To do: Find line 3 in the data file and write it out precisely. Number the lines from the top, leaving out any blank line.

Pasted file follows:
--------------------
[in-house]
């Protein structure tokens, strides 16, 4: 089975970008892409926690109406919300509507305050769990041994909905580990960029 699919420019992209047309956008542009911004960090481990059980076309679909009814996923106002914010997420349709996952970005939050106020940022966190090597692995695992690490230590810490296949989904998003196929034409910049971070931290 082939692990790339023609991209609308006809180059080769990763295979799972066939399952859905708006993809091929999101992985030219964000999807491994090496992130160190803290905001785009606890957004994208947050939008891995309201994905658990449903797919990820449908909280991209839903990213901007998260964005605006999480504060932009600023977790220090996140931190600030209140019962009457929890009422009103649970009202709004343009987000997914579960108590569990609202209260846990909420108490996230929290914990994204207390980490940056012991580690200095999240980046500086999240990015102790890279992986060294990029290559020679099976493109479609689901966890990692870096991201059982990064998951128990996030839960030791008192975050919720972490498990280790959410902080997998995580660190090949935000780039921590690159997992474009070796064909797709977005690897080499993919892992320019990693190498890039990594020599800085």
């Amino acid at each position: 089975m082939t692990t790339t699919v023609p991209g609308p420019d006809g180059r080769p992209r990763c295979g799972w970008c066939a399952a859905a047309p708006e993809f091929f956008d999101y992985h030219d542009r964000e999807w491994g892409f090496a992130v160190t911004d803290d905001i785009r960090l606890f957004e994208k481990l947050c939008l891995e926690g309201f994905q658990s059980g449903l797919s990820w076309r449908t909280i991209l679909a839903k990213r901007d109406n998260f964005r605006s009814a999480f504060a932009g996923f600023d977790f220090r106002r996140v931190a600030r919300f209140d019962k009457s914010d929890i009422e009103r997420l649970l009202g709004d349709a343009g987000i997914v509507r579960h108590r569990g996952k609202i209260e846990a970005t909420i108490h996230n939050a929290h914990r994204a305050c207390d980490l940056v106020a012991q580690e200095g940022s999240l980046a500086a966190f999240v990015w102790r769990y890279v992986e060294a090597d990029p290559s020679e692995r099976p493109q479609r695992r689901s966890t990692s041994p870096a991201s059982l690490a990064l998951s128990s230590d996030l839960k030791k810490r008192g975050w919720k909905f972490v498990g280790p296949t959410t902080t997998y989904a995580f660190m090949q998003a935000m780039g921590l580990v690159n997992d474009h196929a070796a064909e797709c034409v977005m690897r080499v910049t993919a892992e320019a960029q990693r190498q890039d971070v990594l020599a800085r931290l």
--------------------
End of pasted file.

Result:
């Amino acid at each position: 089975m082939t692990t790339t699919v023609p991209g609308p420019d006809g180059r080769p992209r990763c295979g799972w970008c066939a399952a859905a047309p708006e993809f091929f956008d999101y992985h030219d542009r964000e999807w491994g892409f090496a992130v160190t911004d803290d905001i785009r960090l606890f957004e994208k481990l947050c939008l891995e926690g309201f994905q658990s059980g449903l797919s990820w076309r449908t909280i991209l679909a839903k990213r901007d109406n998260f964005r605006s009814a999480f504060a932009g996923f600023d977790f220090r106002r996140v931190a600030r919300f209140d019962k009457s914010d929890i009422e009103r997420l649970l009202g709004d349709a343009g987000i997914v509507r579960h108590r569990g996952k609202i209260e846990a970005t909420i108490h996230n939050a929290h914990r994204a305050c207390d980490l940056v106020a012991q580690e200095g940022s999240l980046a500086a966190f999240v990015w102790r769990y890279v992986e060294a090597d990029p290559s020679e692995r099976p493109q479609r695992r689901s966890t990692s041994p870096a991201s059982l690490a990064l998951s128990s230590d996030l839960k030791k810490r008192g975050w919720k909905f972490v498990g280790p296949t959410t902080t997998y989904a995580f660190m090949q998003a935000m780039g921590l580990v690159n997992d474009h196929a070796a064909e797709c034409v977005m690897r080499v910049t993919a892992e320019a960029q990693r190498q890039d971070v990594l020599a800085r931290l």